Cloud Cost Optimization - Why the Focus?
Cloud computing has changed how we engineer and deliver applications. Traditionally, computing was confined to a large room called the data center and was governed centrally by an operations team. These traditional data centers had many drawbacks including greater downtime, expensive infrastructure, under-utilization of resources and dependency on a single team thereby resulting in poor disaster management techniques. With the advent of cloud computing services, most of these problems were addressed, as infrastructure came closer to the developers.
Nevertheless, cloud computing has its own share of challenges like scalability, security, and optimization. The cloud infrastructure today is mostly controlled by developers. However, it is not practical and feasible for them to govern the entire infrastructure. Hence, our focus inadvertently shifts to cloud cost management & optimization.
Optimization Is At The Heart Of Cloud Computing
Traditional data centers were controlled by a central data team that knew what was going on inside each instance in those data centers. The developers relied on these centralized governance teams for the availability of resources. Also, there was a huge possibility of instances within a data center being underutilized.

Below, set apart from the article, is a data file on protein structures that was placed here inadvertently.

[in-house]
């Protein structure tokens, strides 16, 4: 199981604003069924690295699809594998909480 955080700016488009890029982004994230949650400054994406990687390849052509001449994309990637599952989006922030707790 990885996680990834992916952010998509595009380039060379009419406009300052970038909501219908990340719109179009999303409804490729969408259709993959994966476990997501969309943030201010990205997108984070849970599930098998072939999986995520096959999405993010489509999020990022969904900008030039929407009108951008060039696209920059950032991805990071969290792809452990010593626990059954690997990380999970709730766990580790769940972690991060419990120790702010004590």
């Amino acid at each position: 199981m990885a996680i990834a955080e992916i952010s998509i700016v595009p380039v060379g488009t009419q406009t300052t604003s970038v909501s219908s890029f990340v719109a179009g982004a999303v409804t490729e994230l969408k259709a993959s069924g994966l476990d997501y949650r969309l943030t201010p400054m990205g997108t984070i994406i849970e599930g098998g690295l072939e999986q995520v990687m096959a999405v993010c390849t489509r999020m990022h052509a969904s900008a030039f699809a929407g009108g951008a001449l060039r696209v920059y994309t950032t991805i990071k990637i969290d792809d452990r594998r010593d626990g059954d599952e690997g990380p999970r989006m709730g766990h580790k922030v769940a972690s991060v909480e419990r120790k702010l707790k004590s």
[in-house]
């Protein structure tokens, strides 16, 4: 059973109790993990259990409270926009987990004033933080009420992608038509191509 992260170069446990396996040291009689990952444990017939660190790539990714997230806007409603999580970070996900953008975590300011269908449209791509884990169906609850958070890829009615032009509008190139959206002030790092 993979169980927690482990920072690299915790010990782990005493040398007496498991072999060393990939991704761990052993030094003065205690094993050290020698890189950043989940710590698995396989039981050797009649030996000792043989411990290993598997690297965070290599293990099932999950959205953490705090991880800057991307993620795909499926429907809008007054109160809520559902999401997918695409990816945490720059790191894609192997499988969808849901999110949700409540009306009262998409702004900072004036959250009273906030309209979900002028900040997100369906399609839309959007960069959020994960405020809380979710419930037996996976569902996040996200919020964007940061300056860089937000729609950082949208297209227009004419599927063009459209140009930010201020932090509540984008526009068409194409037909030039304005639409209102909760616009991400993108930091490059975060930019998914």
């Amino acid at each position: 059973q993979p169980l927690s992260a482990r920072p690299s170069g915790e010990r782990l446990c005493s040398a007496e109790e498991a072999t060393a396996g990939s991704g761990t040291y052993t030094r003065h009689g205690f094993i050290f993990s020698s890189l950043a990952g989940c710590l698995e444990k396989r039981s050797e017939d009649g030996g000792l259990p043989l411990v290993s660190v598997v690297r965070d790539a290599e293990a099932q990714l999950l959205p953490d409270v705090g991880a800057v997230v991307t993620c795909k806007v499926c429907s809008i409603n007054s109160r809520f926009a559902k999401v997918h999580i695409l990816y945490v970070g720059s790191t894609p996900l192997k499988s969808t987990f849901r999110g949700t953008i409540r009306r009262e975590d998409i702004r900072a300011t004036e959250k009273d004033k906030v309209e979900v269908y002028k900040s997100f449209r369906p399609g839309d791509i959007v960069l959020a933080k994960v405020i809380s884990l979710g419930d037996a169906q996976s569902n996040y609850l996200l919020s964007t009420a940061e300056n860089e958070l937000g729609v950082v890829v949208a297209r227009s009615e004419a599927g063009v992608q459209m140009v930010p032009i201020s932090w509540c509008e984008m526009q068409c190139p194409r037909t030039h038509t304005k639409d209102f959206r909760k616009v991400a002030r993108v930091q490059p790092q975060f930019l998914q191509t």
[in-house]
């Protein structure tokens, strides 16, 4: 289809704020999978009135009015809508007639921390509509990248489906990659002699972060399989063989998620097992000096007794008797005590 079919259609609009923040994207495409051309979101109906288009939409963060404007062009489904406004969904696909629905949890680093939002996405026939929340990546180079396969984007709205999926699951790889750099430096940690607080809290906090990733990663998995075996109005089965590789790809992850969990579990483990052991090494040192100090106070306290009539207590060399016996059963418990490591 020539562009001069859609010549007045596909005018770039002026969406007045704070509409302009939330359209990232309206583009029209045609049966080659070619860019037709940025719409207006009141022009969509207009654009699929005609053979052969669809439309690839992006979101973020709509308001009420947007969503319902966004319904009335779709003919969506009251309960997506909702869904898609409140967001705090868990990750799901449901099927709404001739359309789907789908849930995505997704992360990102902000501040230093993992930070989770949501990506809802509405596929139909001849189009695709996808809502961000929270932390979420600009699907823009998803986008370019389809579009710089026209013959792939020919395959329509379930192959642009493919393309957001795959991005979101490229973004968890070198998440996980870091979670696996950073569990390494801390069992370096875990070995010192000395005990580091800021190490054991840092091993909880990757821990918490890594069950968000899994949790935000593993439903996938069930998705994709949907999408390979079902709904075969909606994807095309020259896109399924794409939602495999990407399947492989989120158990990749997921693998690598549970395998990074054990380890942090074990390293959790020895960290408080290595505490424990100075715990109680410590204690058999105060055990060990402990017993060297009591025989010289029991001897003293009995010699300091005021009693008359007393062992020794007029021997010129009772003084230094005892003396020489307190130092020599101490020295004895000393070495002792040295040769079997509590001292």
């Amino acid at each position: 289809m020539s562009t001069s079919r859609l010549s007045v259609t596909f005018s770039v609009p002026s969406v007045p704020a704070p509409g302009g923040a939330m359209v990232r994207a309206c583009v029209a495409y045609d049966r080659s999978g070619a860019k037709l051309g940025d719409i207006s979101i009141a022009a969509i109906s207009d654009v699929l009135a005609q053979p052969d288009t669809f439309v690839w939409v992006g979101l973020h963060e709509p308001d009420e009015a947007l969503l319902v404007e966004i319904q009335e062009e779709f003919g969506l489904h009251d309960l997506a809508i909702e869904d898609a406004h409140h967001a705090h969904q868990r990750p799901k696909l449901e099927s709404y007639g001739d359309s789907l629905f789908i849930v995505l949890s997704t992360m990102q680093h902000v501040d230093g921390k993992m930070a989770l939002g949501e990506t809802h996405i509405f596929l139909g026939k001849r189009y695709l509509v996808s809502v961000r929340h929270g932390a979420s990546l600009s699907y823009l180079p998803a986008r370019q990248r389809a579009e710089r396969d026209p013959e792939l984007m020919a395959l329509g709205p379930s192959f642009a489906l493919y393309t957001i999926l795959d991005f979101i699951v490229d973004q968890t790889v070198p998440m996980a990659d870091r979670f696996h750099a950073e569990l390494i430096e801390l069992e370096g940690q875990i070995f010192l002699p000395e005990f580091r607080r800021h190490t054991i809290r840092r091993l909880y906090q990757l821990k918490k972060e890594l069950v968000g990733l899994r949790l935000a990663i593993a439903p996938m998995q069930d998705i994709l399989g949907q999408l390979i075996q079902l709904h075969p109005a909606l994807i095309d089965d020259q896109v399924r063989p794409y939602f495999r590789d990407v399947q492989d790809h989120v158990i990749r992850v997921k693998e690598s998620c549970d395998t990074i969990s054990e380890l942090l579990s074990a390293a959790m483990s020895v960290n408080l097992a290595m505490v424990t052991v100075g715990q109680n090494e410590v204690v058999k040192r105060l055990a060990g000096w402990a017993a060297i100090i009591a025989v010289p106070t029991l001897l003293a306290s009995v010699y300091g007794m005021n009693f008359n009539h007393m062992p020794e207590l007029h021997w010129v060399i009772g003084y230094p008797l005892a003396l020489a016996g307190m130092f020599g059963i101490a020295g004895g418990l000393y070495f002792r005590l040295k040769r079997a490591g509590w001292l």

Cloud computing, on the other hand, is designed in a way that no instances or machines sit ideal with minimal to no workloads running on them. The inherent idea behind cloud computing has always been optimization- resource optimization, cost optimization and performance optimization. This article, therefore, talks more about how to optimize the cost of cloud implementation and operations without compromising its performance and security.
Cloud computing promises greater cost reduction through automation and orchestration. However, there are a lot of challenges that a team or an organization faces in managing these costs. One of the typical scenarios is the result of the growing DevOps movement resulting in several cross-functional DevOps teams within an organization. Each team maintains its cloud account, runs deployments, and manages resources and workloads.
These teams are largely focused on delivering features like speed and tend to overlook the optimization aspect. Because of several accounts working in silos, the possibility of viewing the cloud infrastructure in entirety is tossed away. None of these teams look at it from a single standpoint as to whether the best practices for cloud optimization are implemented or not. As these teams keep on growing organically, the cost overheads also keep on increasing. When the billing cycle ends, everyone is taken aback by the large and unexpected numbers on the bill. At this point, the teams contemplate what went wrong.